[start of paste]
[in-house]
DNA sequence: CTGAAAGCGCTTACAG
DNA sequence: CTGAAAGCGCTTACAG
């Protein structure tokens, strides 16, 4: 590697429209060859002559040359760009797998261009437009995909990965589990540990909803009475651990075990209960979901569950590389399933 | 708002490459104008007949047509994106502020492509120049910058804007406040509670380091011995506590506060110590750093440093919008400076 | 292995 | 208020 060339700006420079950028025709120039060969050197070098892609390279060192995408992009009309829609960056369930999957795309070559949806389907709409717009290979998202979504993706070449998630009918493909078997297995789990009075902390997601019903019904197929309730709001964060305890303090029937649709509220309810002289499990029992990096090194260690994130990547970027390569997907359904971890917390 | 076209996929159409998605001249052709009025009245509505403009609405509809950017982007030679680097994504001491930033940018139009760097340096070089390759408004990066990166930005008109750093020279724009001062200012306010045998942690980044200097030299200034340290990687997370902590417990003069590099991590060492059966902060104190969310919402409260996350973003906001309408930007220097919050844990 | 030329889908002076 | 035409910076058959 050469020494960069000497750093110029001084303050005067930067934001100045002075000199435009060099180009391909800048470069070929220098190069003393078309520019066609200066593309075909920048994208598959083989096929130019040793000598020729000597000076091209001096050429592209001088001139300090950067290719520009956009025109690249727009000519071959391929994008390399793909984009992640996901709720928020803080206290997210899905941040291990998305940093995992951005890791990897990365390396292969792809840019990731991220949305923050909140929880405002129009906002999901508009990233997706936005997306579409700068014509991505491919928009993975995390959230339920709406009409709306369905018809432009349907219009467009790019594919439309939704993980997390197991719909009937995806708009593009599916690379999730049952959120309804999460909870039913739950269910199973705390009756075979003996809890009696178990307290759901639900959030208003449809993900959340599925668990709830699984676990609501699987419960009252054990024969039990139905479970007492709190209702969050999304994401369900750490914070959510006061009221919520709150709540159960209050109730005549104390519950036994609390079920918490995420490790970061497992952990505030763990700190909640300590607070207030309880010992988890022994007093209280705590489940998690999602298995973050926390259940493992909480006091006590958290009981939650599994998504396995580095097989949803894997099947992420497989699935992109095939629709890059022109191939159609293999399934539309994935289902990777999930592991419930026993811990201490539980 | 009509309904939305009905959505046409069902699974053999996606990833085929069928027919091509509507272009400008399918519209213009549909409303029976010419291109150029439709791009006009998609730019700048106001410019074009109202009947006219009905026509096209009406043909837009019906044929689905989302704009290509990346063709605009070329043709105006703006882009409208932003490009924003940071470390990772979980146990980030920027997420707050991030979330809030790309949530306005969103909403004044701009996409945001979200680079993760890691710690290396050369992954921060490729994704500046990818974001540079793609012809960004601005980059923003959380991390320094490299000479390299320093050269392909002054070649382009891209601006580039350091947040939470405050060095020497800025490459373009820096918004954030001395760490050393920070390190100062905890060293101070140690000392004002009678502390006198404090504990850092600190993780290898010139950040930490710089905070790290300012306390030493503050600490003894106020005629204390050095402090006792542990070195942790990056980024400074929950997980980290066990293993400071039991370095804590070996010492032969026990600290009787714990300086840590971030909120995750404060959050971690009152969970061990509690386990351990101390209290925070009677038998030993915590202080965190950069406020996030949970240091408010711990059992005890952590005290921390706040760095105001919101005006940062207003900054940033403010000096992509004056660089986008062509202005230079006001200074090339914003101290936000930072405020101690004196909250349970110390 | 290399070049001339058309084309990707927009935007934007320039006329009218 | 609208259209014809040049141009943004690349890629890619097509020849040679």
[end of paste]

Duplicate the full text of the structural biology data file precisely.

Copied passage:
[in-house]
DNA sequence: CTGAAAGCGCTTACAG
DNA sequence: CTGAAAGCGCTTACAG
């Protein structure tokens, strides 16, 4: 590697429209060859002559040359760009797998261009437009995909990965589990540990909803009475651990075990209960979901569950590389399933 | 708002490459104008007949047509994106502020492509120049910058804007406040509670380091011995506590506060110590750093440093919008400076 | 292995 | 208020 060339700006420079950028025709120039060969050197070098892609390279060192995408992009009309829609960056369930999957795309070559949806389907709409717009290979998202979504993706070449998630009918493909078997297995789990009075902390997601019903019904197929309730709001964060305890303090029937649709509220309810002289499990029992990096090194260690994130990547970027390569997907359904971890917390 | 076209996929159409998605001249052709009025009245509505403009609405509809950017982007030679680097994504001491930033940018139009760097340096070089390759408004990066990166930005008109750093020279724009001062200012306010045998942690980044200097030299200034340290990687997370902590417990003069590099991590060492059966902060104190969310919402409260996350973003906001309408930007220097919050844990 | 030329889908002076 | 035409910076058959 050469020494960069000497750093110029001084303050005067930067934001100045002075000199435009060099180009391909800048470069070929220098190069003393078309520019066609200066593309075909920048994208598959083989096929130019040793000598020729000597000076091209001096050429592209001088001139300090950067290719520009956009025109690249727009000519071959391929994008390399793909984009992640996901709720928020803080206290997210899905941040291990998305940093995992951005890791990897990365390396292969792809840019990731991220949305923050909140929880405002129009906002999901508009990233997706936005997306579409700068014509991505491919928009993975995390959230339920709406009409709306369905018809432009349907219009467009790019594919439309939704993980997390197991719909009937995806708009593009599916690379999730049952959120309804999460909870039913739950269910199973705390009756075979003996809890009696178990307290759901639900959030208003449809993900959340599925668990709830699984676990609501699987419960009252054990024969039990139905479970007492709190209702969050999304994401369900750490914070959510006061009221919520709150709540159960209050109730005549104390519950036994609390079920918490995420490790970061497992952990505030763990700190909640300590607070207030309880010992988890022994007093209280705590489940998690999602298995973050926390259940493992909480006091006590958290009981939650599994998504396995580095097989949803894997099947992420497989699935992109095939629709890059022109191939159609293999399934539309994935289902990777999930592991419930026993811990201490539980 | 009509309904939305009905959505046409069902699974053999996606990833085929069928027919091509509507272009400008399918519209213009549909409303029976010419291109150029439709791009006009998609730019700048106001410019074009109202009947006219009905026509096209009406043909837009019906044929689905989302704009290509990346063709605009070329043709105006703006882009409208932003490009924003940071470390990772979980146990980030920027997420707050991030979330809030790309949530306005969103909403004044701009996409945001979200680079993760890691710690290396050369992954921060490729994704500046990818974001540079793609012809960004601005980059923003959380991390320094490299000479390299320093050269392909002054070649382009891209601006580039350091947040939470405050060095020497800025490459373009820096918004954030001395760490050393920070390190100062905890060293101070140690000392004002009678502390006198404090504990850092600190993780290898010139950040930490710089905070790290300012306390030493503050600490003894106020005629204390050095402090006792542990070195942790990056980024400074929950997980980290066990293993400071039991370095804590070996010492032969026990600290009787714990300086840590971030909120995750404060959050971690009152969970061990509690386990351990101390209290925070009677038998030993915590202080965190950069406020996030949970240091408010711990059992005890952590005290921390706040760095105001919101005006940062207003900054940033403010000096992509004056660089986008062509202005230079006001200074090339914003101290936000930072405020101690004196909250349970110390 | 290399070049001339058309084309990707927009935007934007320039006329009218 | 609208259209014809040049141009943004690349890629890619097509020849040679």